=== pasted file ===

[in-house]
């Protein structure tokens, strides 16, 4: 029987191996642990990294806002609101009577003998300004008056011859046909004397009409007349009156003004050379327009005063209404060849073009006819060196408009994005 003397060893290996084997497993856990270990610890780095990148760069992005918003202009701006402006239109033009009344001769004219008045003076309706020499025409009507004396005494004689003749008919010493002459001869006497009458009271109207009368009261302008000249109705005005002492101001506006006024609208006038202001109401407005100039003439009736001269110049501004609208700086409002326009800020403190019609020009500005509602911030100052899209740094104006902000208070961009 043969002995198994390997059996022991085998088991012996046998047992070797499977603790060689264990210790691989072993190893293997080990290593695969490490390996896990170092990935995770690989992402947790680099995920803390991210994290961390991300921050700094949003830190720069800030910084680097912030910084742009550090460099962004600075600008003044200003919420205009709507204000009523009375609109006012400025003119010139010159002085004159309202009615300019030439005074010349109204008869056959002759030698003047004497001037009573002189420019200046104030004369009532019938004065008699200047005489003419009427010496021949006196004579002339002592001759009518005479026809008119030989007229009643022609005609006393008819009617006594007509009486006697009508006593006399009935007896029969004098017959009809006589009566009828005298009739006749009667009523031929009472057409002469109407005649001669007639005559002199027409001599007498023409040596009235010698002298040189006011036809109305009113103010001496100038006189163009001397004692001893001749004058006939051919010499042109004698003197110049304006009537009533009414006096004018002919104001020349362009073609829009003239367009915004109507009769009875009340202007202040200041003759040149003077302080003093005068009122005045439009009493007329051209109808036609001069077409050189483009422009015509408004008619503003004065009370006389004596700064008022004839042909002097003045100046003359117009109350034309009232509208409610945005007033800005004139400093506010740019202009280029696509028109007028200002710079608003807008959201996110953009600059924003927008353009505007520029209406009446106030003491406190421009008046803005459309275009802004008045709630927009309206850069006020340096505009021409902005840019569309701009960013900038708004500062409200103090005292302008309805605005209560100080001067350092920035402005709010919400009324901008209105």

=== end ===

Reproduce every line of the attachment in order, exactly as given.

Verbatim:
[in-house]
């Protein structure tokens, strides 16, 4: 029987191996642990990294806002609101009577003998300004008056011859046909004397009409007349009156003004050379327009005063209404060849073009006819060196408009994005 003397060893290996084997497993856990270990610890780095990148760069992005918003202009701006402006239109033009009344001769004219008045003076309706020499025409009507004396005494004689003749008919010493002459001869006497009458009271109207009368009261302008000249109705005005002492101001506006006024609208006038202001109401407005100039003439009736001269110049501004609208700086409002326009800020403190019609020009500005509602911030100052899209740094104006902000208070961009 043969002995198994390997059996022991085998088991012996046998047992070797499977603790060689264990210790691989072993190893293997080990290593695969490490390996896990170092990935995770690989992402947790680099995920803390991210994290961390991300921050700094949003830190720069800030910084680097912030910084742009550090460099962004600075600008003044200003919420205009709507204000009523009375609109006012400025003119010139010159002085004159309202009615300019030439005074010349109204008869056959002759030698003047004497001037009573002189420019200046104030004369009532019938004065008699200047005489003419009427010496021949006196004579002339002592001759009518005479026809008119030989007229009643022609005609006393008819009617006594007509009486006697009508006593006399009935007896029969004098017959009809006589009566009828005298009739006749009667009523031929009472057409002469109407005649001669007639005559002199027409001599007498023409040596009235010698002298040189006011036809109305009113103010001496100038006189163009001397004692001893001749004058006939051919010499042109004698003197110049304006009537009533009414006096004018002919104001020349362009073609829009003239367009915004109507009769009875009340202007202040200041003759040149003077302080003093005068009122005045439009009493007329051209109808036609001069077409050189483009422009015509408004008619503003004065009370006389004596700064008022004839042909002097003045100046003359117009109350034309009232509208409610945005007033800005004139400093506010740019202009280029696509028109007028200002710079608003807008959201996110953009600059924003927008353009505007520029209406009446106030003491406190421009008046803005459309275009802004008045709630927009309206850069006020340096505009021409902005840019569309701009960013900038708004500062409200103090005292302008309805605005209560100080001067350092920035402005709010919400009324901008209105």